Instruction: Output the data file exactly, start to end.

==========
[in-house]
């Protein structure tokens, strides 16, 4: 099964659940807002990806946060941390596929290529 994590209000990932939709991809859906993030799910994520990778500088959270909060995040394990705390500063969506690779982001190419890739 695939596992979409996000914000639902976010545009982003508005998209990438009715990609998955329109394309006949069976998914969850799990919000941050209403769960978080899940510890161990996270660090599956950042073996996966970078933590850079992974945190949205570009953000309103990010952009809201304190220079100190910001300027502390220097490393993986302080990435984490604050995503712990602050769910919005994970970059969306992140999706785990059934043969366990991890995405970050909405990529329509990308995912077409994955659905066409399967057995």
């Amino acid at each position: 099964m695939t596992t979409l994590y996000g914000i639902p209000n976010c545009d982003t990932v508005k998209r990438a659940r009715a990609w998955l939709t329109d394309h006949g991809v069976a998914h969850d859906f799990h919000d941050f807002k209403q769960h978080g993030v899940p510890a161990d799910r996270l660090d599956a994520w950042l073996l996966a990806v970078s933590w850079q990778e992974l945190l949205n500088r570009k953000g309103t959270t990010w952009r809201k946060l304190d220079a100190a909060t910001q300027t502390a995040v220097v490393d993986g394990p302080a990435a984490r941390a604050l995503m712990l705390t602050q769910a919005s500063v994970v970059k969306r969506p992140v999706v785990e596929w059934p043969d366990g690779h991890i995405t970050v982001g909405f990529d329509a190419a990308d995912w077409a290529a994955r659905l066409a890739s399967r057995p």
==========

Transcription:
[in-house]
């Protein structure tokens, strides 16, 4: 099964659940807002990806946060941390596929290529 994590209000990932939709991809859906993030799910994520990778500088959270909060995040394990705390500063969506690779982001190419890739 695939596992979409996000914000639902976010545009982003508005998209990438009715990609998955329109394309006949069976998914969850799990919000941050209403769960978080899940510890161990996270660090599956950042073996996966970078933590850079992974945190949205570009953000309103990010952009809201304190220079100190910001300027502390220097490393993986302080990435984490604050995503712990602050769910919005994970970059969306992140999706785990059934043969366990991890995405970050909405990529329509990308995912077409994955659905066409399967057995």
């Amino acid at each position: 099964m695939t596992t979409l994590y996000g914000i639902p209000n976010c545009d982003t990932v508005k998209r990438a659940r009715a990609w998955l939709t329109d394309h006949g991809v069976a998914h969850d859906f799990h919000d941050f807002k209403q769960h978080g993030v899940p510890a161990d799910r996270l660090d599956a994520w950042l073996l996966a990806v970078s933590w850079q990778e992974l945190l949205n500088r570009k953000g309103t959270t990010w952009r809201k946060l304190d220079a100190a909060t910001q300027t502390a995040v220097v490393d993986g394990p302080a990435a984490r941390a604050l995503m712990l705390t602050q769910a919005s500063v994970v970059k969306r969506p992140v999706v785990e596929w059934p043969d366990g690779h991890i995405t970050v982001g909405f990529d329509a190419a990308d995912w077409a290529a994955r659905l066409a890739s399967r057995p």